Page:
1120 (emphasis added). And since then, a “steady stream of our caselaw” has reaffirmed
this holding. United States v. Hall, 279 F. App’x 359, 367 (6th Cir. 2008); see also id.
at 368 (collecting cases). But these decisions do not necessarily answer the main
question in this case:
was Howard’s placement at Glen Mills the result of an
adjudication of guilt and a sentence to confinement?
Howard latches onto Hanley’s use of the word “commitment” and seeks to
distinguish “placement”—the term used by the state probate judge—from “commitment”
and “sentence.” See Pet’r Br. at 14–16. He argues that his stay at Glen Mills was the
result of his being a ward of the court and not because of an adjudication of guilt. In
support, he marshals citations to Michigan legal publications, excerpts from his juvenile
records, and snippets of testimony from his remand hearing. Ultimately, though, the
district court is correct—at least on the facts of this case—that this is a distinction
without a difference. See R. 102 at 5 (D. Ct. 2013 Op. & Order) (Page ID #585).
In this context, a “sentence” is “the judicial determination of the punishment to
be inflicted on a convicted criminal.” Random House Unabridged Dictionary 1745 (2d
ed. 1993). Or it can be the “[j]udgment of [a] court formally advising [the] accused of
[the] legal consequences of guilt [for] which he has confessed . . . .” Black’s Law
Dictionary 1362 (6th ed. 1990). Both definitions encompass a wide range of judicial
action, but common to each one is the notion of adjudication, the recognition by a
judicial body of punishable wrongdoing by the juvenile.
In a similar vein, a
“commitment” is “a consignment to a penal or mental institution,” Merriam Webster’s
Collegiate Dictionary 231 (10th ed. 1995), or “a written order of a court directing that
someone be confined in prison,” Random House Unabridged Dictionary 412 (2d ed.
1993). Again, adjudication—or something similar—is inextricably linked with the term
Howard v. United States
“Placement” is trickier. Adjudication could be a precondition for a placement,
such as when we say that a felon was placed in a maximum-security prison. But
“placement” is a malleable and ubiquitous word, one susceptible to many meanings.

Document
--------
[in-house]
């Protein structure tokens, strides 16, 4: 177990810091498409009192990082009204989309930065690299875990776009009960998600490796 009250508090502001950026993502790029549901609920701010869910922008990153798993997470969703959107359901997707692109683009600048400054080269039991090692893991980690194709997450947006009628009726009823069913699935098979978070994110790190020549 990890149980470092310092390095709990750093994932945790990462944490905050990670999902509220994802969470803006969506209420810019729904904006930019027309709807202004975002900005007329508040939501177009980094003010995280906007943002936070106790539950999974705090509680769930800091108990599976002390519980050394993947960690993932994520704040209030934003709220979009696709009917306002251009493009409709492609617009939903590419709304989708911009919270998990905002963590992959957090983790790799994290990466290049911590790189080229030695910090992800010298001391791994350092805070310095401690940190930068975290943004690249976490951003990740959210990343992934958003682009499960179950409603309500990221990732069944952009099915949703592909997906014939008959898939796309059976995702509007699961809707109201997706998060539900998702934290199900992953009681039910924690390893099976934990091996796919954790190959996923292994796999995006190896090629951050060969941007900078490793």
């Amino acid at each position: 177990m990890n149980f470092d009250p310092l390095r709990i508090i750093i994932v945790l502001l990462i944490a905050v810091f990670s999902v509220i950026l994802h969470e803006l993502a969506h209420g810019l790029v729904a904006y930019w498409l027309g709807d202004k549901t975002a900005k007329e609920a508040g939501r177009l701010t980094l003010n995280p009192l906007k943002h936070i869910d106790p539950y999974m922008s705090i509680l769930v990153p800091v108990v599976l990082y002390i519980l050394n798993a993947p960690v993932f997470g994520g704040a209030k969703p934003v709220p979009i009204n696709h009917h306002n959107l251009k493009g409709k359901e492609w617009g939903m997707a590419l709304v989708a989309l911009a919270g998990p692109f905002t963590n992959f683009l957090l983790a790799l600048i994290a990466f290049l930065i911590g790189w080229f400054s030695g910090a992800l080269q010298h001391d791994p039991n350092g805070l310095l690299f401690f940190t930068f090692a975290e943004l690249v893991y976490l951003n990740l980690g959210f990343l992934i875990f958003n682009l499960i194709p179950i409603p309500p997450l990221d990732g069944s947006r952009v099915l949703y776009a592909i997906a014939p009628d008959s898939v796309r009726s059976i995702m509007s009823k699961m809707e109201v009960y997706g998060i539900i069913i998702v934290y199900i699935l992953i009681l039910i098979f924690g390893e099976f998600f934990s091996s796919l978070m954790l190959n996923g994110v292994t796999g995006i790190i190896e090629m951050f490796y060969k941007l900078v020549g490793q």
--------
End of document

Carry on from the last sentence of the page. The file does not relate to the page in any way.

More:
Adjudication is not always necessary to place a child in a group home, for instance, or
to secure a placement for a child with a foster family. Accordingly, the use of the word
“placement” itself, as opposed to “commitment” or “sentence,” does not resolve the
issue in play. It is not enough to focus on whether a juvenile court uses particular magic
words when sending a juvenile to a facility like Glen Mills. Nor is it enough to see if a
juvenile’s bad behavior resulted in him being confined. The focus of our attention must
be on whether a child’s confinement is the direct legal consequence, as determined by
a judicial body, of wrongdoing.
Under this standard, we conclude that Howard’s stay at Glen Mills was part of
a sentence to confinement. From 1996, when Howard committed retail fraud and
unarmed robbery, until 2002, Howard was on probation and a temporary ward of the
Kent County Probate Court. See R. 108 at 14, 60 (Juvenile Record) (Page ID #669,
715). Each time he committed an offense, whether it was for maliciously destroying a
building or possessing marijuana, he violated that original probation. See, e.g., id. at
58–59 (Page ID #713–14) (showing that Howard pleaded guilty to maliciously
destroying a building and was continued on probation as a result). Each time, the
probate court ordered probation continued, and it ordered new sanctions. See, e.g., id.
at 58 (Page ID #713) (requiring Howard to make restitution, to attend counseling, and
to be placed on a tether). By 2000, after Howard pleaded guilty to possessing marijuana,
in violation of his probation and the laws of Michigan, the probate court ordered him to
Glen Mills. Id. at 34–38 (Page ID #689–93). The probate court used the word “placed,”
as it did at various points throughout its orders of disposition. Id. at 34 (Page ID #689).
No matter the exact word used, however, it is clear from the record that being sent to
Glen Mills was the legal consequence for Howard of his continued probation violations
and possession of marijuana. Thus, Howard’s placement at, or commitment to, Glen
Mills was a sentence to confinement within the meaning of U.S.S.G. § 4A1.2(d)(2)(A).
Howard v. United States
Howard’s arguments to the contrary are unconvincing. First, he claims that there